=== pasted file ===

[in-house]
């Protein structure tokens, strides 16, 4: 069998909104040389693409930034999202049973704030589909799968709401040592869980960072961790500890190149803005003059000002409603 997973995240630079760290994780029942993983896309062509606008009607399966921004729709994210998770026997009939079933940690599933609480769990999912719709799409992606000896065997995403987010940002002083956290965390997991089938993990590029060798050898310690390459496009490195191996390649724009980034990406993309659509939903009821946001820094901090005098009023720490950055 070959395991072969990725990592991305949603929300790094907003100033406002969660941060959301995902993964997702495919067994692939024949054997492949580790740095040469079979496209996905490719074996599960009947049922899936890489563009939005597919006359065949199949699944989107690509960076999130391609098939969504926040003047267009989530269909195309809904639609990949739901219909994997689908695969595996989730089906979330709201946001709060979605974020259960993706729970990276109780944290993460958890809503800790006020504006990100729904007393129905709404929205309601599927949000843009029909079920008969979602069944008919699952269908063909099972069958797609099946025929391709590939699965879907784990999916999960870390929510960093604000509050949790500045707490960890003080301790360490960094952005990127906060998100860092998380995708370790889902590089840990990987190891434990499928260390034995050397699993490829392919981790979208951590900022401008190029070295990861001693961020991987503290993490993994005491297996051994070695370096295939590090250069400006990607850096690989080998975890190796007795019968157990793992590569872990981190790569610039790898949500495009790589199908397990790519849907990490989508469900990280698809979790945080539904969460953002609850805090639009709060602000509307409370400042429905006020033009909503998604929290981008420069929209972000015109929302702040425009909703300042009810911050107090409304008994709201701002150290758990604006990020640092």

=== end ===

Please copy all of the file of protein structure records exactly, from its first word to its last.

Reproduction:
[in-house]
């Protein structure tokens, strides 16, 4: 069998909104040389693409930034999202049973704030589909799968709401040592869980960072961790500890190149803005003059000002409603 997973995240630079760290994780029942993983896309062509606008009607399966921004729709994210998770026997009939079933940690599933609480769990999912719709799409992606000896065997995403987010940002002083956290965390997991089938993990590029060798050898310690390459496009490195191996390649724009980034990406993309659509939903009821946001820094901090005098009023720490950055 070959395991072969990725990592991305949603929300790094907003100033406002969660941060959301995902993964997702495919067994692939024949054997492949580790740095040469079979496209996905490719074996599960009947049922899936890489563009939005597919006359065949199949699944989107690509960076999130391609098939969504926040003047267009989530269909195309809904639609990949739901219909994997689908695969595996989730089906979330709201946001709060979605974020259960993706729970990276109780944290993460958890809503800790006020504006990100729904007393129905709404929205309601599927949000843009029909079920008969979602069944008919699952269908063909099972069958797609099946025929391709590939699965879907784990999916999960870390929510960093604000509050949790500045707490960890003080301790360490960094952005990127906060998100860092998380995708370790889902590089840990990987190891434990499928260390034995050397699993490829392919981790979208951590900022401008190029070295990861001693961020991987503290993490993994005491297996051994070695370096295939590090250069400006990607850096690989080998975890190796007795019968157990793992590569872990981190790569610039790898949500495009790589199908397990790519849907990490989508469900990280698809979790945080539904969460953002609850805090639009709060602000509307409370400042429905006020033009909503998604929290981008420069929209972000015109929302702040425009909703300042009810911050107090409304008994709201701002150290758990604006990020640092």